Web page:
Warning message

First, issue a sales invoice to the foreign currency customer with the ‘advances received’ account, which is a current liability account type, if your customer required an invoice to arrange payment. This invoice debits the foreign currency accounts receivable and credit advances received.

Assuming you issue a sales invoice to a foreign currency customer demanding for an advance payment of US$10,000 at an exchange rate of 1SGD:0.73USD (We will use this rate for the whole case study). This invoice

Debit USD accounts receivable 10,000
Debit USD accounts receivable~~DEL 3,698.63

Credit Advances Received 10,000
Credit Advances Received 3,698.63

Offset the sales invoice via a receipt when the customer paid; you cannot use the overpayment method but to offset the invoice completely (assuming full payment received). This receipt debit the USD bank and credit USD accounts receivable.

You can record a receipt for the advances without first creating a sales invoice if your business policy is not having advances invoice for the customer, it will debit the bank and credit advance received.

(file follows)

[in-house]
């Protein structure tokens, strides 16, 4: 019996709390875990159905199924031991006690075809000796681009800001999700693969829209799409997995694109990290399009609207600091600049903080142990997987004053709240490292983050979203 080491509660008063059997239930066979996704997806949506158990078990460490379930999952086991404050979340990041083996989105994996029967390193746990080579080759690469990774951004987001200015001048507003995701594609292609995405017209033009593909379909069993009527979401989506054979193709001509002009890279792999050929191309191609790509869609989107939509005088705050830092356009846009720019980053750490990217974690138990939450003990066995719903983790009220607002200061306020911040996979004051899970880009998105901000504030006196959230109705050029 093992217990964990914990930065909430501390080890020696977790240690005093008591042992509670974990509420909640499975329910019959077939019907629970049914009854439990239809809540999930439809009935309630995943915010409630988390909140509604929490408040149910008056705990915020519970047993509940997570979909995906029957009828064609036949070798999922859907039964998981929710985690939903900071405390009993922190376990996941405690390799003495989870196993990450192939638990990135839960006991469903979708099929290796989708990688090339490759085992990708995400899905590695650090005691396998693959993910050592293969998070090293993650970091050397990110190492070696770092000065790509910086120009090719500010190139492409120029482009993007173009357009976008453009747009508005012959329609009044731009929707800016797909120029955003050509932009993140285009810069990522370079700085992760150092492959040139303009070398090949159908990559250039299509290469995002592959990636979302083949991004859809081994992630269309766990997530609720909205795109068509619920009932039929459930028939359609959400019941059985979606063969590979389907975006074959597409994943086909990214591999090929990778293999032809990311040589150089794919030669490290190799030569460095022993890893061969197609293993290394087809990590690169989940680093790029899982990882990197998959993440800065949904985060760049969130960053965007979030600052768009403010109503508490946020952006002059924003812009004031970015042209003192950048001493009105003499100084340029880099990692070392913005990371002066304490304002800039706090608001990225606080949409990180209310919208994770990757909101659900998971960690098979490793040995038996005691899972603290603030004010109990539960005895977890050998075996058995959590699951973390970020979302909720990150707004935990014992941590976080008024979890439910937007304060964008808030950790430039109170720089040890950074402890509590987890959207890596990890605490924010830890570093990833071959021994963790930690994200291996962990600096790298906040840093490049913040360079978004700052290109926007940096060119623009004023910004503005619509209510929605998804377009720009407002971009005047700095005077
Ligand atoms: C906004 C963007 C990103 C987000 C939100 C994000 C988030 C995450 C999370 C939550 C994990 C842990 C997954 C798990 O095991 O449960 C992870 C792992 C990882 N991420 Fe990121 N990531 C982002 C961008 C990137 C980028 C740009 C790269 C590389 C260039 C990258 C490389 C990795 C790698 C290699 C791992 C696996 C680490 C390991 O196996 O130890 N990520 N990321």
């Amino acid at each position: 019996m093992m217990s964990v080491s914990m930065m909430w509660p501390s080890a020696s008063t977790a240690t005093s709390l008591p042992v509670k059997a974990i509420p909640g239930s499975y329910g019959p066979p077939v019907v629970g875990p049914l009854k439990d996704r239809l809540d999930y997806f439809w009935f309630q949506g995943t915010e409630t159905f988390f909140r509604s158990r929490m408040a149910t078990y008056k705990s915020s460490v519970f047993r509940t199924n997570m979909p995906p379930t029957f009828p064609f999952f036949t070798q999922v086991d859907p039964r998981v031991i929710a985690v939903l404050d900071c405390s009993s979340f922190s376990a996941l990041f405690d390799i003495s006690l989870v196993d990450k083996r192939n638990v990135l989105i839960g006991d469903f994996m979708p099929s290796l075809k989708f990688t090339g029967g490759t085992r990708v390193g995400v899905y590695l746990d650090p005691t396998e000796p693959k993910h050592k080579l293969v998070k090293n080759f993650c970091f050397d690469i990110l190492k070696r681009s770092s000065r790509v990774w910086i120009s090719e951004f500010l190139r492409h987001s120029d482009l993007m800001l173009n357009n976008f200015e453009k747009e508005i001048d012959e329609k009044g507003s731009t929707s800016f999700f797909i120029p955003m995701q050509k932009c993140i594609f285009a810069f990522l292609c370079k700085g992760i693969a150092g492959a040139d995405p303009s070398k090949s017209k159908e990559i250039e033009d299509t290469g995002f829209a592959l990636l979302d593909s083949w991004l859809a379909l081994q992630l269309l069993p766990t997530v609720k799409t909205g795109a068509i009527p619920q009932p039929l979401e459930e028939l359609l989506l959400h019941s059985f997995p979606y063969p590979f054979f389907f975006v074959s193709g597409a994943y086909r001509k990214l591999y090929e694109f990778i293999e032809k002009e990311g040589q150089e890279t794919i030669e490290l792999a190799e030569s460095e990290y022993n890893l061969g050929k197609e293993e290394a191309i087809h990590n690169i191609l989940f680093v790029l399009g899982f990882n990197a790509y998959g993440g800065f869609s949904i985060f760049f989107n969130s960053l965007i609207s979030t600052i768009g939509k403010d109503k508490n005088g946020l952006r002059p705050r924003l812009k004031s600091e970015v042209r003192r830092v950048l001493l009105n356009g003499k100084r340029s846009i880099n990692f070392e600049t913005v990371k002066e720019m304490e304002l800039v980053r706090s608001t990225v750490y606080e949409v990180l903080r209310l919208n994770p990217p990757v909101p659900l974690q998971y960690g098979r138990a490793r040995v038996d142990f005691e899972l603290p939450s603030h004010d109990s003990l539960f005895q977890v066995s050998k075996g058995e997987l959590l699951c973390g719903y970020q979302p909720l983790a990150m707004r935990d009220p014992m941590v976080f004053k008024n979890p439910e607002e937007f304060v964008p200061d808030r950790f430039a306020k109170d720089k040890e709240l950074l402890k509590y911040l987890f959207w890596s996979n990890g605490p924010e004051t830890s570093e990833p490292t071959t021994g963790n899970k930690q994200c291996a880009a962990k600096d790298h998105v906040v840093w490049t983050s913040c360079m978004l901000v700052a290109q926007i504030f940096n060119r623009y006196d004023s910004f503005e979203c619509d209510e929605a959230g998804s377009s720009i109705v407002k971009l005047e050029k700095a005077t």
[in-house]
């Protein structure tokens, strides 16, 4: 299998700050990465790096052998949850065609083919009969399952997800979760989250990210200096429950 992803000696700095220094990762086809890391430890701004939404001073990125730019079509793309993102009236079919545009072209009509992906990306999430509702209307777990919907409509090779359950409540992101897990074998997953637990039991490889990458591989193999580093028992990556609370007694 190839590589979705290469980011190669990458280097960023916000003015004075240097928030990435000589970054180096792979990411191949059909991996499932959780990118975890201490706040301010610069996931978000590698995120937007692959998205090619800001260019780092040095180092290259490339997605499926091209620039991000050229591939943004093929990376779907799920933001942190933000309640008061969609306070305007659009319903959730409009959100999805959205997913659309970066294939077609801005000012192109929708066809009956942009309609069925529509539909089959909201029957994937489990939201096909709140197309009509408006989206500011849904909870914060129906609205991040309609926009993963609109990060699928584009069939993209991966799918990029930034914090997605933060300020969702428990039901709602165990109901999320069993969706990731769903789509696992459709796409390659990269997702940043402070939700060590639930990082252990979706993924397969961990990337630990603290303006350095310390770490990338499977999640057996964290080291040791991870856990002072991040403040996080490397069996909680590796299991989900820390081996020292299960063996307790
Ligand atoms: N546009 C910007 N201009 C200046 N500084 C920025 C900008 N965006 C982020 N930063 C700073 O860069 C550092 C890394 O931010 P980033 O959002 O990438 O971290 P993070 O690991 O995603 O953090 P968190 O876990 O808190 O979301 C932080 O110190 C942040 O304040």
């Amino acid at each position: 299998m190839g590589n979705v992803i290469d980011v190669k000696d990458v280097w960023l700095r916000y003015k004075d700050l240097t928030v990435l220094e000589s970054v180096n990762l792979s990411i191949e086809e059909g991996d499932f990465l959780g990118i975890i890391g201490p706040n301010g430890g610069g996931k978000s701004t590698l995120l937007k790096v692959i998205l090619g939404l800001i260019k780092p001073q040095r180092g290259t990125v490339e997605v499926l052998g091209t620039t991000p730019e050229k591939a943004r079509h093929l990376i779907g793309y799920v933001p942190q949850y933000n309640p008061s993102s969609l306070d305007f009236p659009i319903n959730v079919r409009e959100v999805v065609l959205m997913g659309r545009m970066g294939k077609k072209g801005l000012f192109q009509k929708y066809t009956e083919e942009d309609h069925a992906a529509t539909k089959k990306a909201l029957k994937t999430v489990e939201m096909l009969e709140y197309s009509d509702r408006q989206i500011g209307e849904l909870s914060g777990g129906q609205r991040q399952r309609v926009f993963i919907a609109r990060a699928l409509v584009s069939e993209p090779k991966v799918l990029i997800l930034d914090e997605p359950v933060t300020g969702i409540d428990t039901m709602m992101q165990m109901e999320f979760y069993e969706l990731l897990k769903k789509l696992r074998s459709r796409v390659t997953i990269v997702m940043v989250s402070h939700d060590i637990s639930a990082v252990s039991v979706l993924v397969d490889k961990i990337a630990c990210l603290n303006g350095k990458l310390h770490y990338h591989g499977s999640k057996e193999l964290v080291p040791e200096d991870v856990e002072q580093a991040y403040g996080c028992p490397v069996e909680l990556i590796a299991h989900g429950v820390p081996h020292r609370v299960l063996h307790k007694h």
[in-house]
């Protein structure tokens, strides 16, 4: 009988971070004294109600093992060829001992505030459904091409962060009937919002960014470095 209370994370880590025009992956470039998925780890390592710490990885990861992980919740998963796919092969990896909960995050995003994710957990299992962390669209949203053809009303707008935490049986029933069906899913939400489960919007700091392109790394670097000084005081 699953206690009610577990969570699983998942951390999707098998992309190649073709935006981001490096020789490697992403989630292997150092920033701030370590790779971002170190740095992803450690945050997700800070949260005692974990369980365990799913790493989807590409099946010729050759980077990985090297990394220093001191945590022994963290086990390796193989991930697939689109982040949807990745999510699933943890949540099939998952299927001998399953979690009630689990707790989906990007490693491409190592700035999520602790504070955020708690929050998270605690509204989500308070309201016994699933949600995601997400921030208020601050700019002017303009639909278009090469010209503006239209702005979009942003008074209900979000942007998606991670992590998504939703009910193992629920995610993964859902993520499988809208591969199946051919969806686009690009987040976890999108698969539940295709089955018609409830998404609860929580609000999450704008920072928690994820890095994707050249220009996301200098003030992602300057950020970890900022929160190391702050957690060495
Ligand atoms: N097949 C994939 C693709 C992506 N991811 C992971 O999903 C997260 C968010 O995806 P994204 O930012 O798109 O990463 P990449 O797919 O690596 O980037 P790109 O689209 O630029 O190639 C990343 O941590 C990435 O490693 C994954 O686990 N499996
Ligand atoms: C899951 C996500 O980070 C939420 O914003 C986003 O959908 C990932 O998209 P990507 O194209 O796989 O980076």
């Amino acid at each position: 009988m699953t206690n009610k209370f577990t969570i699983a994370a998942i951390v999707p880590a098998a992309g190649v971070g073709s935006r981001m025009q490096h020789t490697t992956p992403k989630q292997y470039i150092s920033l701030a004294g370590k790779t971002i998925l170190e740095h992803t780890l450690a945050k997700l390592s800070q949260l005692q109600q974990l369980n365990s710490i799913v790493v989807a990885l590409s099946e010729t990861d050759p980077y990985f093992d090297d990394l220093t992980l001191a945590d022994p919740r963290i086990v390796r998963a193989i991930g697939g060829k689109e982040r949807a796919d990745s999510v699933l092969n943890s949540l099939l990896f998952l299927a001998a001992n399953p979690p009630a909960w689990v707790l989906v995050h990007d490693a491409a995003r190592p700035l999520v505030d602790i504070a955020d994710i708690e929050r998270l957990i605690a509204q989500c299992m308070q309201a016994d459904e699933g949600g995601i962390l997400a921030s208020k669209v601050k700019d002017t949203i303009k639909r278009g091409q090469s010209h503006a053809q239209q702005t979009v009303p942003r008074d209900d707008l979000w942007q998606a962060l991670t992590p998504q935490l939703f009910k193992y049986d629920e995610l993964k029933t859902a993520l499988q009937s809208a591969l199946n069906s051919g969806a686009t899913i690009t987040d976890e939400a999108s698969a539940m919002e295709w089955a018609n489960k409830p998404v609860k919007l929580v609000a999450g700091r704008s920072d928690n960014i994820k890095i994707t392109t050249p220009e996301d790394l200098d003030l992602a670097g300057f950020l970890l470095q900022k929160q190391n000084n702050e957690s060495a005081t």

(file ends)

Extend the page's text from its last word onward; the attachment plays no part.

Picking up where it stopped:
Then, use a credit note to reclassify the advances received to the accounts receivable if you prefer to view it or track from the ageing report, or when there are multiple advances received without a proper schedule.

Issue a credit note to the customer with the advances received account and enter ‘advance received’ (or something similar) at the transaction description field; it helps to differentiate from the other credit note which you may see in the ageing report.

Credit Note

The credit note (assuming same exchange rate used)

Debit Advances Received 10,000
Debit Advances Received 3,698.63

Credit USD Accounts Receivable 10,000
Credit USD Accounts Receivable~~DEL 3,698.63

Ageing report.png

Amend the ‘Type’ column formula of the statement, if you require to send statement to the customer, from:
If(Type = “DI@”, if(Gross >= 0,”Invoice”, “Credit”), if(Type = “CR@”, “Receipt”, “”))